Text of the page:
• System size should not be less than the smaller of the PV size determined by Equation 140.10-A, or the total of all available Solar Access Roof Areas (SARA) multiplied by 14 W/ft².
  • SARA includes the area of the building’s roof space capable of structurally supporting a PV system and the area of all roof space on covered parking areas, carports, and all other newly constructed structures on the site that are compatible with supporting a PV system per Title 24, Part 2, Section 1511.2.

Equation 140.10-A

(CFA x A)/1000

CFA = conditioned floor area in square feet

A = PV capacity factor specified in Table 140.10-A for the building type


  • No PV system is required if
    • the total of all available SARA is less than 3% of the conditioned floor area
    • the required PV system is less than 4 kWdc
    • the SARA contains less than 80 contiguous square feet
    • the building has an enforcement-authority-approved roof design that determines it is not possible for the PV system to meet ASCE-7-16, Chapter 7, Snow Loads
    • a multitenant building is in an area where a load-serving entity does not provide either a virtual net metering or community solar program

Storage Mandate

  • Beginning January 1, 2023, all buildings required to have a PV system shall also have a battery storage system.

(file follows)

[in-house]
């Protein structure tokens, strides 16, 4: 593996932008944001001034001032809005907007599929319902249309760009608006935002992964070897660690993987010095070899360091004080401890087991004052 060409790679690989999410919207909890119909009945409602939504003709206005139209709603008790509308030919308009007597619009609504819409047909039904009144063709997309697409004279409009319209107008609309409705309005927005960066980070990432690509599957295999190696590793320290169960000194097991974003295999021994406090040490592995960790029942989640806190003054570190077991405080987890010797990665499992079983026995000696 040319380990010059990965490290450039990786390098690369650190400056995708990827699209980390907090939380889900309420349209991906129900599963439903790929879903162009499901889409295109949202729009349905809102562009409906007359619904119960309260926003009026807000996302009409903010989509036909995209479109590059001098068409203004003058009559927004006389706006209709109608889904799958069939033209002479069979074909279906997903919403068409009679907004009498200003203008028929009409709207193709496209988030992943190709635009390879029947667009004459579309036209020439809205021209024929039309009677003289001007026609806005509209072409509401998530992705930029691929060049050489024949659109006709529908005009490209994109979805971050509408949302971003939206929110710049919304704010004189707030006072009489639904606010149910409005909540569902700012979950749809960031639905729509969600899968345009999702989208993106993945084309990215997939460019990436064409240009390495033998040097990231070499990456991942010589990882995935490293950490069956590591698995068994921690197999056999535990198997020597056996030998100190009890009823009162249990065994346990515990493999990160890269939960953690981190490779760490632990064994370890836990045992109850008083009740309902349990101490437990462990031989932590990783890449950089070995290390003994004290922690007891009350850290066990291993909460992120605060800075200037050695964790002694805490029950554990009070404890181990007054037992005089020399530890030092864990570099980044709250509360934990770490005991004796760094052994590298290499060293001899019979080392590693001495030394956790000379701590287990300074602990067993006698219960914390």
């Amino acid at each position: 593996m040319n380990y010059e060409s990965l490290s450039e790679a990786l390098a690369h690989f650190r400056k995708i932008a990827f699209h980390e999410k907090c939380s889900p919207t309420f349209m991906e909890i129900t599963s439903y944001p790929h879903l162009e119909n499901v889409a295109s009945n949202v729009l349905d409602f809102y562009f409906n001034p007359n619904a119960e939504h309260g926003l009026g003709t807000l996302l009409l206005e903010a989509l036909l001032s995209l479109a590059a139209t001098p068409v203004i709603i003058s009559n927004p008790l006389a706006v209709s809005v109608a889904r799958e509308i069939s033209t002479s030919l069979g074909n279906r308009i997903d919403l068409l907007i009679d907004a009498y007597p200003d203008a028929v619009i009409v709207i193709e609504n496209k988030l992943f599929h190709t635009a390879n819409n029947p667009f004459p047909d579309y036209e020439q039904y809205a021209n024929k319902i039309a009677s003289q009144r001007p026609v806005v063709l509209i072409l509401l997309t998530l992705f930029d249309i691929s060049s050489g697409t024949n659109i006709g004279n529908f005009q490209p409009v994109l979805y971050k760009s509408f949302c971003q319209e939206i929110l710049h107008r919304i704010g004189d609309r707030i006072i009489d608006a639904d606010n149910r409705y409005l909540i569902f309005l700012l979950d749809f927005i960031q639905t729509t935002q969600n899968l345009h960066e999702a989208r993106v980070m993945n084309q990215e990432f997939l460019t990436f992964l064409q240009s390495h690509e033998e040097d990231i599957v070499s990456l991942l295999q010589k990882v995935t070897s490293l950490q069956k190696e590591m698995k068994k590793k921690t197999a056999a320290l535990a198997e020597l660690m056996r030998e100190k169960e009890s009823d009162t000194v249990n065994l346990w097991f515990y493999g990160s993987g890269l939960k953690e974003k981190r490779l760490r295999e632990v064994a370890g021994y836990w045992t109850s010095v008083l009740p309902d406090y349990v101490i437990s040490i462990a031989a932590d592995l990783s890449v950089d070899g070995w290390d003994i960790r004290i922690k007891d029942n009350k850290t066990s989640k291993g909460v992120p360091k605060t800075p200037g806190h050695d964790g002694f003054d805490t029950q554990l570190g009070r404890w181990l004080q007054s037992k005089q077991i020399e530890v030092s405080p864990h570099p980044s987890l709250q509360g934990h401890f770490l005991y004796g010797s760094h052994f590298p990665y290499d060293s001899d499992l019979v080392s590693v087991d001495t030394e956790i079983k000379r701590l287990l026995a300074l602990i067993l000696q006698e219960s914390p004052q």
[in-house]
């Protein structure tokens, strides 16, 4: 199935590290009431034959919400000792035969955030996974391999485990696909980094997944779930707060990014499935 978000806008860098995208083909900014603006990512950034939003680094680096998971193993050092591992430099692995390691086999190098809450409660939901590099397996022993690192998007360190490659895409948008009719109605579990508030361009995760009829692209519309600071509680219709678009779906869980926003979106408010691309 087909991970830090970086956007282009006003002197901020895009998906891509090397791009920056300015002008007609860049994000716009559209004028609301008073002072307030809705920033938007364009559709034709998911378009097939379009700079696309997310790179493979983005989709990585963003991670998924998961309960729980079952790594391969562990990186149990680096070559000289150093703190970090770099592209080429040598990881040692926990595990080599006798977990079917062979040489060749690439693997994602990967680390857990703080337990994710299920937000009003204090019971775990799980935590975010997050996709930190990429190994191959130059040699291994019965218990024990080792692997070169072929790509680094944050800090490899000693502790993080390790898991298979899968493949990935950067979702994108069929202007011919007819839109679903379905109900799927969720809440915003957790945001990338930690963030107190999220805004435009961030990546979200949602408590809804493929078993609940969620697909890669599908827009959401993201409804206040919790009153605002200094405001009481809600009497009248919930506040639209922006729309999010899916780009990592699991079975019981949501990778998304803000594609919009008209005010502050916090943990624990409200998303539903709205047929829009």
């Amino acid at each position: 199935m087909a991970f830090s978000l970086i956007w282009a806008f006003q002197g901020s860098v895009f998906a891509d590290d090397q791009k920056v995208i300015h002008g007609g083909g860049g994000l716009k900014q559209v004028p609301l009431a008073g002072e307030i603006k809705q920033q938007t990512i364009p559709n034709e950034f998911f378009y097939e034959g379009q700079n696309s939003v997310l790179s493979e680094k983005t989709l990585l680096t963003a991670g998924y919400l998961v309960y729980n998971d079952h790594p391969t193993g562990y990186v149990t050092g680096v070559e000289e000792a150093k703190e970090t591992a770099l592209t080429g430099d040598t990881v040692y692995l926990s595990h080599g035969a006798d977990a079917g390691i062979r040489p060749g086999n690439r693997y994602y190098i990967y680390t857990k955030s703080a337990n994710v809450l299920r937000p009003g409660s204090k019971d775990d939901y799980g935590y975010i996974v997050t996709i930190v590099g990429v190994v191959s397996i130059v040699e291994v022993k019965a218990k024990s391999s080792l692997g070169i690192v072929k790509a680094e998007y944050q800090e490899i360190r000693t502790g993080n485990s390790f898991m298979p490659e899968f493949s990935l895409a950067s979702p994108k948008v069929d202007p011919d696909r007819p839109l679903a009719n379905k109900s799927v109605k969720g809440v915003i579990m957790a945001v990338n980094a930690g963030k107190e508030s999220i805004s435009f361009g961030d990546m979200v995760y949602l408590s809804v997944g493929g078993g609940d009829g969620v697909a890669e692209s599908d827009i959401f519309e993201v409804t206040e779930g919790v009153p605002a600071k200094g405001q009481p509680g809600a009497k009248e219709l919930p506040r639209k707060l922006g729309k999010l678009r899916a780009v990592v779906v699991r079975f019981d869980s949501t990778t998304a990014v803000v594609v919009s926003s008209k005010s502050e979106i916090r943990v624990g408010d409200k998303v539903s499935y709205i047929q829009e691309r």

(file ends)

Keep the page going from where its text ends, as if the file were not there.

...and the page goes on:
• The rated energy capacity and the rated power capacity shall not be less than the values determined by Equation 140.10-B and Equation 140.10-C.

Equation 140.10-B

kWhbatt = kWPVdc × B / D0.5

kWhbatt = rated usable energy capacity of the battery storage system in kWh

kWPVdc = PV system capacity required by Section 140.10(a) in kWdc

B = battery energy capacity factor specified in Table 140.10-B for the building type

D = rated single charge-discharge cycle AC to AC (round-trip) efficiency of the battery storage       system

Equation 140.10-C

kWbatt = kWPVdc × C

kWbatt = power capacity of the battery storage system in kWdc

kWPVdc = PV system capacity required by Section 140.10(a) in kWdc

C = battery power capacity factor specified in Table 140.10-B for the building type


  • For multitenant buildings, the energy capacity and power capacity of the ESS shall be based on the tenant spaces with more than 5,000 square feet of conditioned floor area.